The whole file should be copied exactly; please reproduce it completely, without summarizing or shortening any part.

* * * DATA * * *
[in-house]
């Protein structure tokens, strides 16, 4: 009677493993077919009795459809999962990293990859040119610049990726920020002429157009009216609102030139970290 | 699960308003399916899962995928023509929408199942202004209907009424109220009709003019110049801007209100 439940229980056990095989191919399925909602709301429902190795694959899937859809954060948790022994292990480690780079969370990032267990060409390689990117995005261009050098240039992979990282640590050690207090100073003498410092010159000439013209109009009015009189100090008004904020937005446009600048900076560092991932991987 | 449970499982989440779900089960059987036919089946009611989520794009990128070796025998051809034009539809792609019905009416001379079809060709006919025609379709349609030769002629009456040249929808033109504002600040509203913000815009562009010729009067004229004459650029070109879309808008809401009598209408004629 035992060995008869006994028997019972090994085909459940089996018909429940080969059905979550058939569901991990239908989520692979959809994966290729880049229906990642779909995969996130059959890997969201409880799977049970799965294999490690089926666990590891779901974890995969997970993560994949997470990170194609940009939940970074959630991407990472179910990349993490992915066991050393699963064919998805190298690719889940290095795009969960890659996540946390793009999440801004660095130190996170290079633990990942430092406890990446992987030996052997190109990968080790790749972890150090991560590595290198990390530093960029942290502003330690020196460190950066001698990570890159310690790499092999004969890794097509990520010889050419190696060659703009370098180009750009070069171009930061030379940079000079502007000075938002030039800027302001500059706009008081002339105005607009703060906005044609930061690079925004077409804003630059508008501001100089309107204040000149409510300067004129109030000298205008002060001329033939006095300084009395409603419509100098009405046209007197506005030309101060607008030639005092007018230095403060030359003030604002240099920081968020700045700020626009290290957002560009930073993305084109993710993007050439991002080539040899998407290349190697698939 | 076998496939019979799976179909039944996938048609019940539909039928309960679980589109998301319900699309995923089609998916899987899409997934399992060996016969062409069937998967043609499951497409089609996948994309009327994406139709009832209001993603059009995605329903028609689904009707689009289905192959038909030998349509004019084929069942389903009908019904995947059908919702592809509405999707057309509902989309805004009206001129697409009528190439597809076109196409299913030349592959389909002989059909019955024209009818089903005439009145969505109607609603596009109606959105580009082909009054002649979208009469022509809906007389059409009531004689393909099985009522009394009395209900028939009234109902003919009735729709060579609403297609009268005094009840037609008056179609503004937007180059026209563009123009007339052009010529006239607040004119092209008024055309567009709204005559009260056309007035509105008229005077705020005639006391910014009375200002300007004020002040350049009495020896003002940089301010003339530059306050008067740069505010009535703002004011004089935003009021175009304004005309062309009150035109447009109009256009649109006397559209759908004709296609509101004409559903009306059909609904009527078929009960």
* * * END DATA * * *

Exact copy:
[in-house]
């Protein structure tokens, strides 16, 4: 009677493993077919009795459809999962990293990859040119610049990726920020002429157009009216609102030139970290 | 699960308003399916899962995928023509929408199942202004209907009424109220009709003019110049801007209100 439940229980056990095989191919399925909602709301429902190795694959899937859809954060948790022994292990480690780079969370990032267990060409390689990117995005261009050098240039992979990282640590050690207090100073003498410092010159000439013209109009009015009189100090008004904020937005446009600048900076560092991932991987 | 449970499982989440779900089960059987036919089946009611989520794009990128070796025998051809034009539809792609019905009416001379079809060709006919025609379709349609030769002629009456040249929808033109504002600040509203913000815009562009010729009067004229004459650029070109879309808008809401009598209408004629 035992060995008869006994028997019972090994085909459940089996018909429940080969059905979550058939569901991990239908989520692979959809994966290729880049229906990642779909995969996130059959890997969201409880799977049970799965294999490690089926666990590891779901974890995969997970993560994949997470990170194609940009939940970074959630991407990472179910990349993490992915066991050393699963064919998805190298690719889940290095795009969960890659996540946390793009999440801004660095130190996170290079633990990942430092406890990446992987030996052997190109990968080790790749972890150090991560590595290198990390530093960029942290502003330690020196460190950066001698990570890159310690790499092999004969890794097509990520010889050419190696060659703009370098180009750009070069171009930061030379940079000079502007000075938002030039800027302001500059706009008081002339105005607009703060906005044609930061690079925004077409804003630059508008501001100089309107204040000149409510300067004129109030000298205008002060001329033939006095300084009395409603419509100098009405046209007197506005030309101060607008030639005092007018230095403060030359003030604002240099920081968020700045700020626009290290957002560009930073993305084109993710993007050439991002080539040899998407290349190697698939 | 076998496939019979799976179909039944996938048609019940539909039928309960679980589109998301319900699309995923089609998916899987899409997934399992060996016969062409069937998967043609499951497409089609996948994309009327994406139709009832209001993603059009995605329903028609689904009707689009289905192959038909030998349509004019084929069942389903009908019904995947059908919702592809509405999707057309509902989309805004009206001129697409009528190439597809076109196409299913030349592959389909002989059909019955024209009818089903005439009145969505109607609603596009109606959105580009082909009054002649979208009469022509809906007389059409009531004689393909099985009522009394009395209900028939009234109902003919009735729709060579609403297609009268005094009840037609008056179609503004937007180059026209563009123009007339052009010529006239607040004119092209008024055309567009709204005559009260056309007035509105008229005077705020005639006391910014009375200002300007004020002040350049009495020896003002940089301010003339530059306050008067740069505010009535703002004011004089935003009021175009304004005309062309009150035109447009109009256009649109006397559209759908004709296609509101004409559903009306059909609904009527078929009960």